LEEDS, ENGLAND - AUGUST 02: Alviro Petersen of South Africa bats during day one of the 2nd Investec Test match between England and South Africa at Headingley on August 2, 2012 in Leeds, England. (Photo by Gareth Copley/Getty Images)

Graeme Smith has been the one constant at the top of Proteas Test batting order for the past 10 seasons. He has had a number of opening partners, with varying degrees of success, throughout his career.

Smith had good relations with Herschelle Gibbs, before the release of Gibbs’s autobiography put their partnership under immense strain, and his fellow King Edward High School mate Neil McKenzie. He was involved in record stands, putting on over 300 runs for the first wicket with both players. Smith, in fact, shares the world record with McKenzie when the pair posted 415 against Bangladesh in Chittagong in 2008.

Since McKenzie’s departure, the No2 position alongside Smith had been a bit of a poisoned chalice – until Alviro Petersen’s second coming.

Dolphins left-hander Imraan Khan was used for one game, while Ashwell Prince’s promotion up the order was always a time bomb waiting to explode.

After his return from the English County circuit, Jacques Rudolph was also experimented with, at Petersen’s expense originally, even though the former Highveld Lions captain scored a marvellous century on his Test debut against India at Eden Gardens in Kolkata in 2010.

Petersen, though, is a determined person who was not going to be satisfied being left on the sidelines. He worked his way back into the Test side with a weight of runs, and was ready when Rudolph struck a lean patch midway through last season. Upon his return to the Test side, Petersen again struck a century against Sri Lanka in the New Year’s Test last year to ensure nobody else would be walking out with the Test skipper to start South Africa’s innings for a long while.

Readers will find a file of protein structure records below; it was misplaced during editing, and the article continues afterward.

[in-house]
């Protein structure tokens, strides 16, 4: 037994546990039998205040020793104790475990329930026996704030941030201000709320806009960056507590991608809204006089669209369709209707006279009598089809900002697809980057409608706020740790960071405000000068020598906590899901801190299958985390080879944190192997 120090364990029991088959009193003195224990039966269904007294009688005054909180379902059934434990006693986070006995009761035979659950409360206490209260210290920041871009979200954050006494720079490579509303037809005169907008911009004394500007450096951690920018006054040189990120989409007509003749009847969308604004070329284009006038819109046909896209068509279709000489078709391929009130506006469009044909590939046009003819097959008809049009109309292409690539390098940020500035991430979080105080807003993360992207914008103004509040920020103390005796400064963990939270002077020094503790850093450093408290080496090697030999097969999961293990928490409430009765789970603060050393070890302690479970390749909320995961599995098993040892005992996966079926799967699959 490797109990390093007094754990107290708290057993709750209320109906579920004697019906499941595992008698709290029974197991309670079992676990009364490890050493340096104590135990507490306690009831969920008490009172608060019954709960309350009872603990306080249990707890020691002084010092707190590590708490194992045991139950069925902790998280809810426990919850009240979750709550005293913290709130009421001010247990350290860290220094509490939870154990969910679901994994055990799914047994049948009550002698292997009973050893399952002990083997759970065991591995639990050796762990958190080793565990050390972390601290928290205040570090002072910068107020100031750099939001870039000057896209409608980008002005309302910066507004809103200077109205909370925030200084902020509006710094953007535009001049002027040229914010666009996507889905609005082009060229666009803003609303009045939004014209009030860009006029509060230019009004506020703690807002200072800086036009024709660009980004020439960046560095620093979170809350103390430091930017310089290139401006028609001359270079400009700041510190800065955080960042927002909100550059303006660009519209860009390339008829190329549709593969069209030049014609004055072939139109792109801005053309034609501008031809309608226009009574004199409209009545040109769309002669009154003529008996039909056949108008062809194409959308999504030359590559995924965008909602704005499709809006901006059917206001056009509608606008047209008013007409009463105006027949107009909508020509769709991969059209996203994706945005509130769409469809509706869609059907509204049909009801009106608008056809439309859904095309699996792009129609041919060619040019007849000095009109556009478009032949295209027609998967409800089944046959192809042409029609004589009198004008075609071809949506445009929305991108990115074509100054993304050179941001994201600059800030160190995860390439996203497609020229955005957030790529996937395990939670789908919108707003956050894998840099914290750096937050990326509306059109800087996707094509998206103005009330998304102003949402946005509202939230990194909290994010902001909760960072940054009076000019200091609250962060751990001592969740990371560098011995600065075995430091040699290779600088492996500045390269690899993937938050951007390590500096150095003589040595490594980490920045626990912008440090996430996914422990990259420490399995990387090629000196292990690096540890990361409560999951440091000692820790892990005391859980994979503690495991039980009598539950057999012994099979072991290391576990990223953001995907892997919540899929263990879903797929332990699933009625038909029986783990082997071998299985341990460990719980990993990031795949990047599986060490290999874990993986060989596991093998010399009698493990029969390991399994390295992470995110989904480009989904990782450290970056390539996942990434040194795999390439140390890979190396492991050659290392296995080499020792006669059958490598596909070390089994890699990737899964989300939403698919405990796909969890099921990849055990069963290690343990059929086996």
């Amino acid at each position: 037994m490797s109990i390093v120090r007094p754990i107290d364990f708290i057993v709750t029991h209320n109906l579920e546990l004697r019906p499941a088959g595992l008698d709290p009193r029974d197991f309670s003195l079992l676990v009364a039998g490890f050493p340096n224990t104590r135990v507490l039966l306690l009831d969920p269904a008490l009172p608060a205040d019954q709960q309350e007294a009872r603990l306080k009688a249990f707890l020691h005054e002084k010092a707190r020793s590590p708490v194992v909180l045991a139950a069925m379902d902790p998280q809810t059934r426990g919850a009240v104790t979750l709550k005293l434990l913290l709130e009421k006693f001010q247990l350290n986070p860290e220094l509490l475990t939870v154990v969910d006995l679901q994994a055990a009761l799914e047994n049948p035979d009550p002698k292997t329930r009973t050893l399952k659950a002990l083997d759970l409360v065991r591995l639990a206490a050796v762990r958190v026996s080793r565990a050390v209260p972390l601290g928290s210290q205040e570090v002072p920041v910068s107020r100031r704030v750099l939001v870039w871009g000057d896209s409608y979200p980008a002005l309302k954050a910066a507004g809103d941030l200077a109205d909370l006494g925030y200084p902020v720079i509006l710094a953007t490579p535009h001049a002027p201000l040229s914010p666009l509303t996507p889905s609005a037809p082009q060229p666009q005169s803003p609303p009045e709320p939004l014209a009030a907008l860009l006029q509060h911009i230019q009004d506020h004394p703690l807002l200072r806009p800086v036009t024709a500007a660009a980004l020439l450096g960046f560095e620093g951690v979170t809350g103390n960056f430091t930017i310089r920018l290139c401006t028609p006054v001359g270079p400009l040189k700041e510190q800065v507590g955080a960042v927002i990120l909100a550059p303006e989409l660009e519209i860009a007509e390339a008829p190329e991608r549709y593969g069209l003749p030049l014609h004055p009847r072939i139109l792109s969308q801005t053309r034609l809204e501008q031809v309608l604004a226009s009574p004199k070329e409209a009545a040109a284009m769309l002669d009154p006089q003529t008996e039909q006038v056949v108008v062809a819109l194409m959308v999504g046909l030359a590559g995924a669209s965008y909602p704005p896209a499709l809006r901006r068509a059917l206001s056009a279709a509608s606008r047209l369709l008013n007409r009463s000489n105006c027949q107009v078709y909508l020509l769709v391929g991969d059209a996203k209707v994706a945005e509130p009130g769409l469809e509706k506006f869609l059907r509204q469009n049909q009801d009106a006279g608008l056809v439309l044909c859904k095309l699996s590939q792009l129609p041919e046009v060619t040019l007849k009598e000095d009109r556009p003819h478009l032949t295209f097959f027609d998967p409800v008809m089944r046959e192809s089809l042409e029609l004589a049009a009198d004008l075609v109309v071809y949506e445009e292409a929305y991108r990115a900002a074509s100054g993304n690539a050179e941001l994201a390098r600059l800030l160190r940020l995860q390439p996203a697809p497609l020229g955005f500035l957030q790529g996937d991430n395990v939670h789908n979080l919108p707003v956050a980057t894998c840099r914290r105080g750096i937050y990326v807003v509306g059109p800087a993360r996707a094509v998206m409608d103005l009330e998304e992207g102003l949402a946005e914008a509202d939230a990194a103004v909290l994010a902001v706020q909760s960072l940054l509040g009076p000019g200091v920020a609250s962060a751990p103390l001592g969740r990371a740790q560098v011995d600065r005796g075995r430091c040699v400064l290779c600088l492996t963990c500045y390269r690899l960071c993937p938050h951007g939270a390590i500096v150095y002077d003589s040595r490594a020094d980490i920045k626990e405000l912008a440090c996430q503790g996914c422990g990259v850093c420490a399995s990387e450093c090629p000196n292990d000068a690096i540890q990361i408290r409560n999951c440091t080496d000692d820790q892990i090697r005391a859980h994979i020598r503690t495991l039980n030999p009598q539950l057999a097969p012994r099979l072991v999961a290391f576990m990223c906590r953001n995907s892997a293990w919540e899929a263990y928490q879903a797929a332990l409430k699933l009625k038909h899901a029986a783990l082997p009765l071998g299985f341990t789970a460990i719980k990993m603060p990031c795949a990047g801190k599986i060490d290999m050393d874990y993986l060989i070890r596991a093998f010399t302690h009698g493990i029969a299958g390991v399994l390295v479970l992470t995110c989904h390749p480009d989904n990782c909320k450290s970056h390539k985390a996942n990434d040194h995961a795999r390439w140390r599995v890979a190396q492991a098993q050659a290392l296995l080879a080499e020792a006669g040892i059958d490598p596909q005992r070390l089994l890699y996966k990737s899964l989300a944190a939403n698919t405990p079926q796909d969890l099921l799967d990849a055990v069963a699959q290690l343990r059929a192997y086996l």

“I think we do complement each other well. What we have done well over the last 12 months is that when one gets out the other gets some runs. That is always good,” Petersen said. “The left-right combination is also a good thing. We understand each other’s games. We complement each other well in terms of areas we score in.

“Sometimes we take pressure off each other, against certain attacks, against certain bowlers. We obviously know each other, which makes it easier, the understanding is just there.”

The pair have compiled four partnerships of more than 100 runs – two before and two after Petersen’s return to the Test side in 2011. Their highest stand together has been 153 against Pakistan in Dubai, while they average 43.32 per innings together. Significantly, as Petersen said, they have scored heavily individually, too.

Petersen has fared better than his skipper over the past calendar year.

He has scored 921 runs, which includes four centuries and a highest score of 182, to average 51.16 over this period. Smith has 826 runs at 45.88.

“I think I am playing good cricket. I am batting well. It is always nice to get the runs on the board because ultimately that is what you get judged on. Fortunately, I have managed to do that,” he said at St George’s Park yesterday.

“It is always about taking the next step and for me the next step is always to contribute to the team and play crucial innings at crucial times.”

The right-hander’s 108 at Newlands last week against New Zealand in the first Test certainly came at a crucial time.

Somebody needed to bring a degree of normality back to proceedings after the tourists were routed for just 45, and Petersen played an innings of great maturity.

He certainly wouldn’t mind a repeat performance when the second Test gets under way tomorrow at his former home ground, St Georges’ Park.

“I was born in Port Elizabeth and I’ve always wanted to play a Test here. It’s always nice to play in front of people you know,” he said. - The Star